Although the Aemet met agency doesn’t give specific information as to conditions for its weather alerts to kick in, its forecasts for high temperatures indicate that yellow is from 34C, orange from 39C and red from 42C.
This, at any rate, was what one could glean from the forecasts as of Tuesday afternoon. The red applied to parts of Aragon and Catalonia on Thursday, with Mallorca a mere yellow, but I am aware that these alerts may have now changed, while the rest of the week – based on forecasts from individual weather stations on the island as of Tuesday – could well mean red. Muro, for instance, was 42C by Sunday.
Muro holds Mallorca’s all-time high temperature – 44.2C on July 4, 1994. It was that hot on that day that even Lluc in the mountains was sweltering with 42.6C. Red it most certainly was, and the record for Spain was set at around the same time – 47.2C in Murcia, since topped by 47.3C in Cordoba. There are records which suggest an all-time high of 50C, but these records for the years 1876 and 1881 are discounted as being unreliable.
For those of us who still appreciate Daniel Fahrenheit’s scale, the Mallorca high has been 111.6, Spain’s high 117.1. Fahrenheit, for those of us who grew up with it, retains a sense of the dramatic that is lacking in Celsius or the archaic centigrade (the BBC started referring to Celsius in 1985); 100F is more striking than 37.8C.
But whichever scale one uses – both of them originally developed in the eighteenth century (Anders Celsius was Fahrenheit’s rival) – when 100 or 37.8 is reached, you know that it is pretty damn hot. Start adding to either and orange or red can light up.
In Greece, recent temperatures have reached 44C. The country’s wildfires have added to those of Sicily and Turkey. The prime minister, Kyriakos Mitsotakis, said at the start of the month that “we’re dealing with the worst heat wave since 1987”.
Note the use of “worst”, as when fires rage and a country’s power supply comes under severe pressure, the peculiar cheering that can accompany reports of high temperatures is misguided; heartless even. There are those, especially holidaymakers, who think “great, look at how hot it is”. This may be understandable, but these high temperatures cause damage and loss of life. Mitsotakis wasn’t cheering, that’s for sure. Nor would anyone if the electricity system were to collapse.
It having been 27 years since the Muro record and 34 years since the previous worst heat wave in Greece, I guess there will be those who use this as evidence that climate change can’t be all that bad or doesn’t exist.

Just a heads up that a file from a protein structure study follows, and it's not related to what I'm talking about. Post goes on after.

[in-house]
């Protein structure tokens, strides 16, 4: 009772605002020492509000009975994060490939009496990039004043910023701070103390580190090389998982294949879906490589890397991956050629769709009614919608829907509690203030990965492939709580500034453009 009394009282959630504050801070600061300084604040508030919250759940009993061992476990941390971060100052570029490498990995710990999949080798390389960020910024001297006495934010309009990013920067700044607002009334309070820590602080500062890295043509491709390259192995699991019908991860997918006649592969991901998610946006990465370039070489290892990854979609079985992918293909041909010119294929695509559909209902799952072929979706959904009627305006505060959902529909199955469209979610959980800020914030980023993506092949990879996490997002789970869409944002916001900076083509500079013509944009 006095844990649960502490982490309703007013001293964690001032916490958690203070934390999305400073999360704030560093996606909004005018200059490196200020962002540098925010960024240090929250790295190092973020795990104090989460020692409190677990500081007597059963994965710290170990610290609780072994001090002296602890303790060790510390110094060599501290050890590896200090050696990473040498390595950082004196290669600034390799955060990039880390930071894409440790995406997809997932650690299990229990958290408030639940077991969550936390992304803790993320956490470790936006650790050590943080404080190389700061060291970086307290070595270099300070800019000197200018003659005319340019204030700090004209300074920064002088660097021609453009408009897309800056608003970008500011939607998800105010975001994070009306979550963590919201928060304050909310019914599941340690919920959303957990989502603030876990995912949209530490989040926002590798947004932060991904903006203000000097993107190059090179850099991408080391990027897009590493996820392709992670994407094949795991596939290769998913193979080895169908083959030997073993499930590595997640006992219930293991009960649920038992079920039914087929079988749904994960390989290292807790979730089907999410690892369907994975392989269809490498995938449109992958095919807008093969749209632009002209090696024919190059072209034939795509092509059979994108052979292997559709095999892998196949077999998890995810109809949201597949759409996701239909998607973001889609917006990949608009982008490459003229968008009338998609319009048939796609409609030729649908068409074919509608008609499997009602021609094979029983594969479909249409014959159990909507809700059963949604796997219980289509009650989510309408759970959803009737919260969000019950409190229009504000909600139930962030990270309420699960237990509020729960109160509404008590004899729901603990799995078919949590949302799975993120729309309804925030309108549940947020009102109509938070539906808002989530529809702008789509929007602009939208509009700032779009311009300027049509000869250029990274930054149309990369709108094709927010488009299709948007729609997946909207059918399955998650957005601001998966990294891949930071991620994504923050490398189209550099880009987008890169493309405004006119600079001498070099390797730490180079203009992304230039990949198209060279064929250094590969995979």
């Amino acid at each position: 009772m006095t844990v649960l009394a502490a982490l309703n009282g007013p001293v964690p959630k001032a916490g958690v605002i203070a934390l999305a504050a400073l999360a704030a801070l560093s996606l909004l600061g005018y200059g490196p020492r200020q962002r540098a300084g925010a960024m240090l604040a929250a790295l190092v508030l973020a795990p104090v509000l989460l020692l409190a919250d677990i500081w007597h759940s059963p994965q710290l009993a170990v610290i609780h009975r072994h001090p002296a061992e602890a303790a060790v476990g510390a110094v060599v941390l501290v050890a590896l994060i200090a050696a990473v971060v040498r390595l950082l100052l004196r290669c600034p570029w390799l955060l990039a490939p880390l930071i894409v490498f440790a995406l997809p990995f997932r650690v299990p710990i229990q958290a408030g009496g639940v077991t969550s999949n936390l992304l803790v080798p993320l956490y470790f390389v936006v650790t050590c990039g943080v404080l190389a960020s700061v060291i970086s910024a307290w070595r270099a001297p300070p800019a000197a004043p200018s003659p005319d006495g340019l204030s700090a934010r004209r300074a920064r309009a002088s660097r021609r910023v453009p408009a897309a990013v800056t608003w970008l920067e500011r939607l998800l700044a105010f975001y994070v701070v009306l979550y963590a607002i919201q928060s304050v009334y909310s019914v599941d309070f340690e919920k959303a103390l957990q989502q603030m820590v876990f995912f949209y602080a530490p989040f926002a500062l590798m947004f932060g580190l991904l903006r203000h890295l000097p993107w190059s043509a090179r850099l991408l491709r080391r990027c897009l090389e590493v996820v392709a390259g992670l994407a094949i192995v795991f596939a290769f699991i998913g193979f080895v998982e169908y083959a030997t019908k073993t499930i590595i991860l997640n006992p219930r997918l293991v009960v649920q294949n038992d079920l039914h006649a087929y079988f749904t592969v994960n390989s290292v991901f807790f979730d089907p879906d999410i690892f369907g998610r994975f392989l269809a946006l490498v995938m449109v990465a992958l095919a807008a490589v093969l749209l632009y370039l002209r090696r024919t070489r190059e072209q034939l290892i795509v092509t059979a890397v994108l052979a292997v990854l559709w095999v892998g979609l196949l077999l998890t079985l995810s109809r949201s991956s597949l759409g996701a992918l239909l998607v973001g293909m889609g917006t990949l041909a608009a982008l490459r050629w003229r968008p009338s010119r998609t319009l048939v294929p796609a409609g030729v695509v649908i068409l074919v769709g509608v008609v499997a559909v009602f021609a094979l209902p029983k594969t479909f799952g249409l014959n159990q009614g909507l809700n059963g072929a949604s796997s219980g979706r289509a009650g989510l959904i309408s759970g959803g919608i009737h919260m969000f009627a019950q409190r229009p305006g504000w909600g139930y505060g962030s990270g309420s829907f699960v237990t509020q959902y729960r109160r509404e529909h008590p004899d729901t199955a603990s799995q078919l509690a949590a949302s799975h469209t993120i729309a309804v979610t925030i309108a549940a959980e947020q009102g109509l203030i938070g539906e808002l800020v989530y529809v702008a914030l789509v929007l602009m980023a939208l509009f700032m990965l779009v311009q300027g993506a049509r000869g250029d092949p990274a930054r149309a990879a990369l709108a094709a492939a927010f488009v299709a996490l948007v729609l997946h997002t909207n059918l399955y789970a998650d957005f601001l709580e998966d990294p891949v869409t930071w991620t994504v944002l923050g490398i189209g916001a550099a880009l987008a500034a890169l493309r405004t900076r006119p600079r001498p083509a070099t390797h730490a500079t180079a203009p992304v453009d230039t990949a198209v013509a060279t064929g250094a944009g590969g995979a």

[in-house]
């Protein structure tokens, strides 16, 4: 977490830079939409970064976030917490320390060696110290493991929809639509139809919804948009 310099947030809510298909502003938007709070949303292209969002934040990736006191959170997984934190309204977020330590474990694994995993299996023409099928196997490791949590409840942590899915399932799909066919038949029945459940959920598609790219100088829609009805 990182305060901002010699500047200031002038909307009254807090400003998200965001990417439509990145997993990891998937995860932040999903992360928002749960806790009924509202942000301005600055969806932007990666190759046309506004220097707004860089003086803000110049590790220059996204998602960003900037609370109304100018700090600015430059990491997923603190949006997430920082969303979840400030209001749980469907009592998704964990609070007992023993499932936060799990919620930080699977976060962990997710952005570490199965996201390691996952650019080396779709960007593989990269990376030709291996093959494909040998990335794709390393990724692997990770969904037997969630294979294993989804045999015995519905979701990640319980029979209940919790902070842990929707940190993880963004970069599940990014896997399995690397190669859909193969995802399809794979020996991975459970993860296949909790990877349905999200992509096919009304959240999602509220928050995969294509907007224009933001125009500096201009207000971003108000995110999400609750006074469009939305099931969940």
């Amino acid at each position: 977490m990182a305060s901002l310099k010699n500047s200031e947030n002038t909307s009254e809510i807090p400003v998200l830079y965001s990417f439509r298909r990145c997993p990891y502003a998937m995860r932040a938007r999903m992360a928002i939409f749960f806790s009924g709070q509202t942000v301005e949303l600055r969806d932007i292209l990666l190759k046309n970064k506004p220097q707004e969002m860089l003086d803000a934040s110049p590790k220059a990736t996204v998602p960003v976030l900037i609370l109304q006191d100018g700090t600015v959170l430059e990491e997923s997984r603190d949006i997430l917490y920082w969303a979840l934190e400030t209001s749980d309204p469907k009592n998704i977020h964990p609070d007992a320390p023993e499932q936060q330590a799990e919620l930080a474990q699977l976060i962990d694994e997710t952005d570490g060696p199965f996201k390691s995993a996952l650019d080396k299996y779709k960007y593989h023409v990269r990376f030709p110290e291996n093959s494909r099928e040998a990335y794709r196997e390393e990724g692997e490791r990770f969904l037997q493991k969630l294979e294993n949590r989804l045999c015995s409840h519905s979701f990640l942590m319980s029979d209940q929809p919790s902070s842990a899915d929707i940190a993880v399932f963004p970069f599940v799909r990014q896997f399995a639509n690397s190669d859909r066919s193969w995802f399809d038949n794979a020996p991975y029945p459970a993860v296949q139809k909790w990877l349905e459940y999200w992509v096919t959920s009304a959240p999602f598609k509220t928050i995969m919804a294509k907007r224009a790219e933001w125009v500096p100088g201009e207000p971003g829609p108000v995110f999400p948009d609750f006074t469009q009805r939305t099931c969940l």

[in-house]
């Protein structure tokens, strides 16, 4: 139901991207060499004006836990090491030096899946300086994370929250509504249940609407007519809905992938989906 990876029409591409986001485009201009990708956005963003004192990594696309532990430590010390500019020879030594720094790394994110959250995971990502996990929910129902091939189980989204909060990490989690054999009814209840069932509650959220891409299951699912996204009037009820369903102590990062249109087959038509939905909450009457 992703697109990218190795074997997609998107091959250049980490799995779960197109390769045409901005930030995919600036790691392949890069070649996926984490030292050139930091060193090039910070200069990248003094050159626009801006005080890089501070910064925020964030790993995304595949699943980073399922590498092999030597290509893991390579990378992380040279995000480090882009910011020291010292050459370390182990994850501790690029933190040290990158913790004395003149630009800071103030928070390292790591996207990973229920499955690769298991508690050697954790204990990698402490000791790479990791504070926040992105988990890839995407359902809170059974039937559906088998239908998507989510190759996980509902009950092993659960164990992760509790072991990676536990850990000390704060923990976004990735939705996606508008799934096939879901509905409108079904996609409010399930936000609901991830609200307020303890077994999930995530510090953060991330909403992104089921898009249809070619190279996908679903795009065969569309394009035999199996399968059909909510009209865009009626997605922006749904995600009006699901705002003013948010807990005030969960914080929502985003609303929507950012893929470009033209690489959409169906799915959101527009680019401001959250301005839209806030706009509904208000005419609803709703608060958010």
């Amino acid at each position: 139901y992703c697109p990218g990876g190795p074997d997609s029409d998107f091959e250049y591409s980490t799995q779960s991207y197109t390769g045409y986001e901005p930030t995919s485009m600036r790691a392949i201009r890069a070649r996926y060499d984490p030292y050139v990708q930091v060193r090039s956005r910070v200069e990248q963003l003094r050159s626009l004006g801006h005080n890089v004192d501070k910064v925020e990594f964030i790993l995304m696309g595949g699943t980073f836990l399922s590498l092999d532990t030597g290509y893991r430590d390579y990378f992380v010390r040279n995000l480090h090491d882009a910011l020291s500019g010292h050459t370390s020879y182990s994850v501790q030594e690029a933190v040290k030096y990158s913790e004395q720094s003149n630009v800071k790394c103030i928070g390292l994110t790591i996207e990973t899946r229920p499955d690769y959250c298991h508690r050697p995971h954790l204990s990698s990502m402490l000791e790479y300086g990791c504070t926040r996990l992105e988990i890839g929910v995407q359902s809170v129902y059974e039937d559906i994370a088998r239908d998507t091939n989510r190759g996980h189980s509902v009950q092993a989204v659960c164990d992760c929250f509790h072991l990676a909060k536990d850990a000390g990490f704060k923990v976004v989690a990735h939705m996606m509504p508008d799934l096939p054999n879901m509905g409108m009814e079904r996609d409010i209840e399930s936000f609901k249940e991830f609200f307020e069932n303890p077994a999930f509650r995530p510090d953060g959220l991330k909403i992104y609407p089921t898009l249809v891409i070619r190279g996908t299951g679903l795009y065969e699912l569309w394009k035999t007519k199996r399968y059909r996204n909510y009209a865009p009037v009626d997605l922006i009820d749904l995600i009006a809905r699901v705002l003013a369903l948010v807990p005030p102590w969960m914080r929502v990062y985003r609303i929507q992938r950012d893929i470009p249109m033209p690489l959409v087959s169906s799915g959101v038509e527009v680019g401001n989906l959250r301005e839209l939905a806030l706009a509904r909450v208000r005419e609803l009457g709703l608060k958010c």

There surely can’t be any deniers left though, can there? The report from the UN’s Intergovernmental Panel on Climate Change – “code red for humanity” – should leave no one in any doubt as to the seriousness or to the fact that human intervention has been the cause of rising temperatures. Should do, but there will always be some.
Globally, the 2011-2020 decade was the warmest on record. So it was in Mallorca. Pick out reports and you’ll find that spring 2020 was the warmest ever in Mallorca and that no autumn between 2011 and 2020 in Spain had a temperature lower than the average for the period 1981 to 2010. And that’s spring and autumn, not summer.
Mallorca isn’t as extreme as Andalusia and Murcia can be. Not yet anyway. It’s hot and it’s getting hotter. The Mediterranean, so it has been argued, will warm up more than any other part of the globe because of climate change. One report, of the very many of course, has suggested an increase of six degrees over much of Spain by 2050.
If, and if I stress if, this were to be the case in Mallorca as well, then the risk of “territorial collapse” in the Balearics that I mentioned in Wednesday’s article is given an added dimension. There will be a magnifying of the strains on resources because of overpopulation.
Meanwhile, there has already been evidence of climate change in the winter. Storm Gloria in January 2020 was destructive, but it wasn’t an isolated storm. The east coast of Mallorca in particular has been experiencing fierce storms with far greater regularity. In Portocolom, Storm Gloria produced waves of up to eleven meters. Whole neighborhoods had to be evacuated along the east coast.
In Cala Millor, it is said that storms would hit every ten years or so. These would remove sand, but the beach would regenerate naturally. Before Storm Gloria, however, there had been damaging storms each year from 2016 – in 2018 and 2019 there were two. It has therefore become increasingly difficult to regenerate the beach; this is just an example of how tourism can be affected by the changing climate.
Some might like it even hotter, but not if the beaches start to disappear.